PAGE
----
Many small acquisition targets simply do not have a good process for selecting markets to target. If the acquisition target is currently successful, it was many times due to the speed, responsiveness and informality in the organization that allowed quick re-focus for survival when a market was not responding.  Rapid trial and error eventually resulted in the discovery of a “savior” market before cash ran out.

If the acquisition target has a good process, then it is probably already validated by their growth. If growth is temporarily stalled, no matter how good the sales pipeline report, take it as a red flag. Putting the acquisition’s markets through your own process for identifying lucrative target market opportunities provides a quick sanity check.

If the acquisition target doesn’t have a good market focus selection process, then that upgrade is the first thing to do when, and if, the acquisition is completed.  Leaving this process upgrade incomplete after acquisition, assures future stumbles.
 
2. What are the health and momentum of the primary target markets the acquisition participates in and depends on?

A combination of three critical market factors (demographics, economics and legislation) drives market momentum.  There isn’t much anyone can do about demographics.  Businesses cannot affect shifts in population overnight.  However, sometimes simply shifting focus from one segment of the market to another catches demographic sub-currents that can accelerate demand.  

For example, the number of hospitals in the U.S. is declining. Philips’ defibrillator business can keep trying to sell into emergency rooms in a saturated hospital market with a declining installed base or move to the high-end consumer/commercial market fueled by the combination of the relentless demographic of aging baby boomers and government promoted and legislated emergency preparedness initiatives.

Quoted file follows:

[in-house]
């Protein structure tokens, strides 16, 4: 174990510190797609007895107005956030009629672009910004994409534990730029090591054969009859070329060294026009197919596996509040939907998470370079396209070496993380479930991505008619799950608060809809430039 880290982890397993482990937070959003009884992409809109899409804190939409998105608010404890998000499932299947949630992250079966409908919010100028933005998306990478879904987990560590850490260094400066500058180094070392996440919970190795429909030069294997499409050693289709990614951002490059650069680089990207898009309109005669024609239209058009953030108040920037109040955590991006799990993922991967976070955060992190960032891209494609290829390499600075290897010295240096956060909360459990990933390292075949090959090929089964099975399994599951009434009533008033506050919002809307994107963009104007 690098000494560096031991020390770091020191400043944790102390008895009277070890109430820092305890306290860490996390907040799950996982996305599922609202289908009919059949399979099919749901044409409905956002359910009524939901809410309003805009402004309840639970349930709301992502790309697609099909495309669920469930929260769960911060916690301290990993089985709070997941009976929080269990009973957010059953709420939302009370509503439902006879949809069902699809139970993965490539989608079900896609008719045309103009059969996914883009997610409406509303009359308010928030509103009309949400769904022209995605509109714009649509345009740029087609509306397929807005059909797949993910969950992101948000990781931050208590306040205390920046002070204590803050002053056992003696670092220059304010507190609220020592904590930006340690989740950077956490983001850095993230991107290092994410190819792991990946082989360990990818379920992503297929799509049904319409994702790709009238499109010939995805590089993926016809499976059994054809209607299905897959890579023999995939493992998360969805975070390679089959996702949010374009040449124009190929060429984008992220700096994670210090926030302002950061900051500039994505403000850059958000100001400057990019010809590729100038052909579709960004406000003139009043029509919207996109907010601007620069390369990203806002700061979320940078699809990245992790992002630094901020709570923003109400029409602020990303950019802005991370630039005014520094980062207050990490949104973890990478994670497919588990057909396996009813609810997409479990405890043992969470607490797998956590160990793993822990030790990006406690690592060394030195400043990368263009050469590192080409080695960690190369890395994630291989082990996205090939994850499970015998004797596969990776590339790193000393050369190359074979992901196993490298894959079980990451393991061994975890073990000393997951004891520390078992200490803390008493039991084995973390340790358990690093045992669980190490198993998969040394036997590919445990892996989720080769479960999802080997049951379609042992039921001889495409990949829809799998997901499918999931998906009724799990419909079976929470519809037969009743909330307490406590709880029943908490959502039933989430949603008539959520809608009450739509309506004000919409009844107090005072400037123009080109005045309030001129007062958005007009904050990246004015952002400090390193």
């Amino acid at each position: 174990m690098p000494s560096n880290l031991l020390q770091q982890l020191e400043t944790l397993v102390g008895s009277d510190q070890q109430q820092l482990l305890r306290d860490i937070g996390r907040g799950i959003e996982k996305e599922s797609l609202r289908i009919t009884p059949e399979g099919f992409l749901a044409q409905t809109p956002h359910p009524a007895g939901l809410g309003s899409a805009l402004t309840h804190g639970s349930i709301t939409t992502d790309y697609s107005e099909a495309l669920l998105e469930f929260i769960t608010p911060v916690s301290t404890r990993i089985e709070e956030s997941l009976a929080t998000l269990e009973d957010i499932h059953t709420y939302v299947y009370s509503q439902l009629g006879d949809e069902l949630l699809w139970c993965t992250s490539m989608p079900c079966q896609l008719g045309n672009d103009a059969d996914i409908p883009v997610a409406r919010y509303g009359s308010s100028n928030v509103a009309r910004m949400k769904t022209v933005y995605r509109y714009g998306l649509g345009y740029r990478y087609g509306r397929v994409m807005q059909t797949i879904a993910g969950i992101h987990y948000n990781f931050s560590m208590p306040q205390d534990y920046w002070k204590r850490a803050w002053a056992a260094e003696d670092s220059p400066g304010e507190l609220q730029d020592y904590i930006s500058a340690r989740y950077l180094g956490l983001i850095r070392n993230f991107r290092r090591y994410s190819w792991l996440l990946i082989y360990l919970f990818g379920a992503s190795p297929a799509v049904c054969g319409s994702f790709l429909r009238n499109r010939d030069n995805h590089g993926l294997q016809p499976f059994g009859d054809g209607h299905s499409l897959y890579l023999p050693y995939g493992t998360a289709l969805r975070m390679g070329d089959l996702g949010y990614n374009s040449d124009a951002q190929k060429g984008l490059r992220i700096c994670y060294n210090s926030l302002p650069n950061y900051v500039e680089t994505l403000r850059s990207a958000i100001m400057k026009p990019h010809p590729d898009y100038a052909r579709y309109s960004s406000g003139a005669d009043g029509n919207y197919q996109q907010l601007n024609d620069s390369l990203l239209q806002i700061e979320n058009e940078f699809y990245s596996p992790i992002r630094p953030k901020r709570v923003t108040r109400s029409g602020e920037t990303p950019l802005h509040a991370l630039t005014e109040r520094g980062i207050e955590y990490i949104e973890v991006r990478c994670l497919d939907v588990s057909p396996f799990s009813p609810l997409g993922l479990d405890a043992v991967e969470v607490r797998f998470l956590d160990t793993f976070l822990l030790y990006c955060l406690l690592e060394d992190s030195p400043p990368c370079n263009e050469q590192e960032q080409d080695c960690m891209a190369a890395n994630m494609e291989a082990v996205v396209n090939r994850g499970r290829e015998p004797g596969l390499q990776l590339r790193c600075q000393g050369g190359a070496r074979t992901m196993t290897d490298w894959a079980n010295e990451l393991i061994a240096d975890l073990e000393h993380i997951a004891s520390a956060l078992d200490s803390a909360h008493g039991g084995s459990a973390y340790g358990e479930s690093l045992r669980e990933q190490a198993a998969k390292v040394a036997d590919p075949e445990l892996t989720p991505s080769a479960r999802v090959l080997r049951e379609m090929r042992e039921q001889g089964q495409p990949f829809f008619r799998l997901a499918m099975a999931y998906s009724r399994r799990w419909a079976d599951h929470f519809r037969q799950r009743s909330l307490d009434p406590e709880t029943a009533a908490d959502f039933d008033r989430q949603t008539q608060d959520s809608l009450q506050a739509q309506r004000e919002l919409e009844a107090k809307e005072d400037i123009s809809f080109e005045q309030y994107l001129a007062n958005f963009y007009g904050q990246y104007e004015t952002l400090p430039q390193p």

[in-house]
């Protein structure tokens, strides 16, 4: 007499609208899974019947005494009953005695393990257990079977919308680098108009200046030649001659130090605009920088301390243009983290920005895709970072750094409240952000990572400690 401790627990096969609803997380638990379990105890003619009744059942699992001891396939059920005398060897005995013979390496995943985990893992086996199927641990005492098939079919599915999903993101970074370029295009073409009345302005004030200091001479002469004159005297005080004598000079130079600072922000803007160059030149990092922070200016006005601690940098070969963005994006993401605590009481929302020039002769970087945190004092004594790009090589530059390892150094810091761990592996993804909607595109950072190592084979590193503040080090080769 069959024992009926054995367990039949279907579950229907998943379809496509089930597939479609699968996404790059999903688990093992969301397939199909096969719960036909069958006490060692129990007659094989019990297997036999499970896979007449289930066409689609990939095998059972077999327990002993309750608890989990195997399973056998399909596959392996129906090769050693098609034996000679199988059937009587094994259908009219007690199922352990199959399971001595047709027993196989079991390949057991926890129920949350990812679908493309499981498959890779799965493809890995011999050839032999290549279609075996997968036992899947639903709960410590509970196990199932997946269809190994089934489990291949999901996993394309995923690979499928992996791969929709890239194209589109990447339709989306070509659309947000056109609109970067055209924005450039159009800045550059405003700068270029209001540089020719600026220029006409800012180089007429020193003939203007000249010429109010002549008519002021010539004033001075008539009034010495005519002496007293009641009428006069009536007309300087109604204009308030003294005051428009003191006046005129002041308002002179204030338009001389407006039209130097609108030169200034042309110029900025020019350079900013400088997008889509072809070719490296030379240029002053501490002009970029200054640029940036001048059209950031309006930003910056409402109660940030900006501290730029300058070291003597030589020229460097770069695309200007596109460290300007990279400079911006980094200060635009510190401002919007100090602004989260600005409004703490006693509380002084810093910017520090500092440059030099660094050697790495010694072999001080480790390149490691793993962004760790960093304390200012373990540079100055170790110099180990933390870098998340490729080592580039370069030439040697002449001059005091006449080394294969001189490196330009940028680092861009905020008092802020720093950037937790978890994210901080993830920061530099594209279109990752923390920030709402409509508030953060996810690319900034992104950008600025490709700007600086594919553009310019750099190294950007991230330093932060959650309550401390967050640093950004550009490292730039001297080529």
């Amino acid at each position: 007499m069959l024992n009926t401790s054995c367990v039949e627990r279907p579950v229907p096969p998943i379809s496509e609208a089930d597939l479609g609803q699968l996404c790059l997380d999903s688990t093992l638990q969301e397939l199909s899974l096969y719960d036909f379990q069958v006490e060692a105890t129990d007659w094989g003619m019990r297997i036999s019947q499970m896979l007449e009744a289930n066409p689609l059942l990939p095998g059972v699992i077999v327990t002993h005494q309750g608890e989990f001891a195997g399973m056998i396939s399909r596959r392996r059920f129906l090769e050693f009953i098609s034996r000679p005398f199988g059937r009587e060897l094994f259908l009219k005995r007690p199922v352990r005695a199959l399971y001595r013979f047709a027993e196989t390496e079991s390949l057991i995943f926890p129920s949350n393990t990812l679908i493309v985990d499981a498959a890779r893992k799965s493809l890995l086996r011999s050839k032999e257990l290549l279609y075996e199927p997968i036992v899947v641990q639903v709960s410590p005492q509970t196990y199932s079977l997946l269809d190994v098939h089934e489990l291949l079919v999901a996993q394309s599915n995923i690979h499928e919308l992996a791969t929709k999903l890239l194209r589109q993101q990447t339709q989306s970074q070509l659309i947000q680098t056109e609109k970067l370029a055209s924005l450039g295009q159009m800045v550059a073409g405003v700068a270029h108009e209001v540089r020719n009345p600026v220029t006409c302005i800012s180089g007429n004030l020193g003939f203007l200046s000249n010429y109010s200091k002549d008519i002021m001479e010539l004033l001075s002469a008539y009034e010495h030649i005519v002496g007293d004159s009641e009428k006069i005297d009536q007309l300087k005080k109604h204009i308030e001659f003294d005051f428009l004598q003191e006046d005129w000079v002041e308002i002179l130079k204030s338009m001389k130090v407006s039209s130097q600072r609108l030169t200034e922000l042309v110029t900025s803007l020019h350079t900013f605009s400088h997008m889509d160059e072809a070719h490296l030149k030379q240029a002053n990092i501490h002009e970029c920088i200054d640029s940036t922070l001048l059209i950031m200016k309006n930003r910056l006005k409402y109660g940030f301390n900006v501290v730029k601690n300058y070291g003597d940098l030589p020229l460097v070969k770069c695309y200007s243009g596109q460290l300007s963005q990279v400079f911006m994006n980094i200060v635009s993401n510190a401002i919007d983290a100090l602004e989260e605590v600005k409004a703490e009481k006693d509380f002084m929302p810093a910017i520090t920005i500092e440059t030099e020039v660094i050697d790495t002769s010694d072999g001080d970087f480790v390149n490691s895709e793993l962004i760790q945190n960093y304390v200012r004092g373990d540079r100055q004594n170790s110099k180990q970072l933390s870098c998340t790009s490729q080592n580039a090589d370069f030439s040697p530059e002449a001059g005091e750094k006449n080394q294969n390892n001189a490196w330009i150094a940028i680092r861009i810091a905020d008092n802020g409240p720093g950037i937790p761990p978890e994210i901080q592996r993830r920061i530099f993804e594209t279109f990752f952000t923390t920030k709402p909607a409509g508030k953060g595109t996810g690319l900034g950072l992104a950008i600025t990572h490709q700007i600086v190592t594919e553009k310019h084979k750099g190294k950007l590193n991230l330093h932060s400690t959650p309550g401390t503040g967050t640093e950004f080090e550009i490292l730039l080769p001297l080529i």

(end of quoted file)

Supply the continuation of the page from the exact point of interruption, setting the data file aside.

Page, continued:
Economics is more complex.  There are macro trends (national and international), micro (market and product specific) and, what I’ll coin, nano-economics (the economics associated with an individual customer sales transaction).  If all three are flowing in the same positive direction, the results are outstanding.  However, market momentum usually slows down top to bottom. First macro economics fail, then the micro, then nano.  For the experienced executive, evaluating the macro and micro level momentum factors affecting the wisdom of an acquisition should be relatively easy

We will get to the nano-economic factor in the next section, but before we do, one final word on market momentum.  Too many acquisitions are bought for product reasons (complementary offerings, new technology, brand name et al) vis-à-vis solid market momentum reasons.  While it may be nice to complement and flush out your product line with an acquisition, it must not be the primary motivator.  Such acquisitions become a burden rather than an asset.